Council tax liability: who pays ?

What do you want to do?

In general, the rules are:

  • Owners: if the owners live in the property, it is the owners and their partners who pay the council tax.
  • Tenants: if tenants live in the property, it is the tenants and their partners who pay the council tax, except if the property is a 'house in multiple occupation'.
  • 'House in multiple occupation': the landlord pays the council tax. A house in multiple occupation is a property which was originally constructed or subsequently adapted for occupation by persons who do not constitute a single household, or a property which is inhabited by a person or persons who either only have a licence to occupy part of the property or who only pay rent for part of the property.
  • Other properties: the owner is responsible for paying the council tax at the following accommodations:
    • Care homes;
    • hostels;
    • armed forces accommodation;
    • residence of a minister of religion or a religious community.

If none of the people living in the property are the owners or tenants of the property, we look to see if anyone has a licence to occupy.

  • if someone has a licence to occupy, he or she will be responsible for the council tax;
  • if nobody has a licence to occupy, all of the residents who are 18 years or older are responsible for the council tax.

We do not charge:

  • anyone who is under 18;
  • lodgers and sub-tenants who live with their landlord;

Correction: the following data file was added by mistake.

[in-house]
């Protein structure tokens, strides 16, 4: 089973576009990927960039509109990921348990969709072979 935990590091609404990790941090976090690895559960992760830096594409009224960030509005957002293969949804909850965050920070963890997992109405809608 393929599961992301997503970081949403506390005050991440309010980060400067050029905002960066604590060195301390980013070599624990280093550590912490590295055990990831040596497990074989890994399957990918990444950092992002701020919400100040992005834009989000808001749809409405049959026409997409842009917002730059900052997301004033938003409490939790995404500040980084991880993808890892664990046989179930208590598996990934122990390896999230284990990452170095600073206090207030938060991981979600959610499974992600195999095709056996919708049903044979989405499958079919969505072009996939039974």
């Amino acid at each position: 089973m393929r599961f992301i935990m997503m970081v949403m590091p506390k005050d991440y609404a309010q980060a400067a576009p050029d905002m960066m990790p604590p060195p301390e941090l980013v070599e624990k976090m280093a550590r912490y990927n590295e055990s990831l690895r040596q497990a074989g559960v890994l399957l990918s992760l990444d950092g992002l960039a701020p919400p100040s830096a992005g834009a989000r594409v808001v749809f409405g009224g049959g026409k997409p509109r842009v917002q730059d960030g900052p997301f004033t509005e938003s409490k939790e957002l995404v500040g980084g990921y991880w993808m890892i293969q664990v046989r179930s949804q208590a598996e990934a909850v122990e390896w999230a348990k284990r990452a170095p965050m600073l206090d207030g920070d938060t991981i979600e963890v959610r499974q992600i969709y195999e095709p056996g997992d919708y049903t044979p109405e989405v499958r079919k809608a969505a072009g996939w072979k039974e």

• friends and family members who live with the tenant or owner. 'Friends and family members' are people who are not the tenant or the owner of their home and who are not the partner of the tenant or the owner.

Joint and several liability

More than one person is responsible for paying the council tax if there is more than one owner or more than one tenant living in the property, or if the owner or tenant has a partner. This is called 'joint and several liability'.

You are considered the partner of a person if you are husband and wife or living together as husband and wife, or if you are civil partners or living together as civil partners.

What happens if I am jointly and severally liable for the council tax?

If you are jointly and severally liable for the council tax you are, in fact, personally responsible for paying the whole of the council tax bill, and not just a share of it. If you pay your 'share' but the other person does not pay their 'share', we can recover the arrears from you, not just from the other person.

I think that I should be jointly and severally liable but my name is not on the bill..

You are still responsible for paying the council tax even if your name does not appear on the council tax bill. If there are arrears on the account and the council finds out about you, we can backdate the bill as far back as six years.

If you think you should be responsible for paying the council tax but your name is not on the bill please contact us using the details below.

Unoccupied properties

Council tax liability for unoccupied properties is the responsibility of the owner.

The owner is usually the freeholder or the leaseholder of the property. However, if the property is rented the tenant may sometimes be counted as the owner.

When can a tenant be made to pay the council tax if nobody lives in the property?

Usually the landlord has to pay the council tax if nobody lives in the property. However, the tenant will have to pay if they have a fixed-term tenancy or lease for six months or more and the tenancy or lease has not yet ended.

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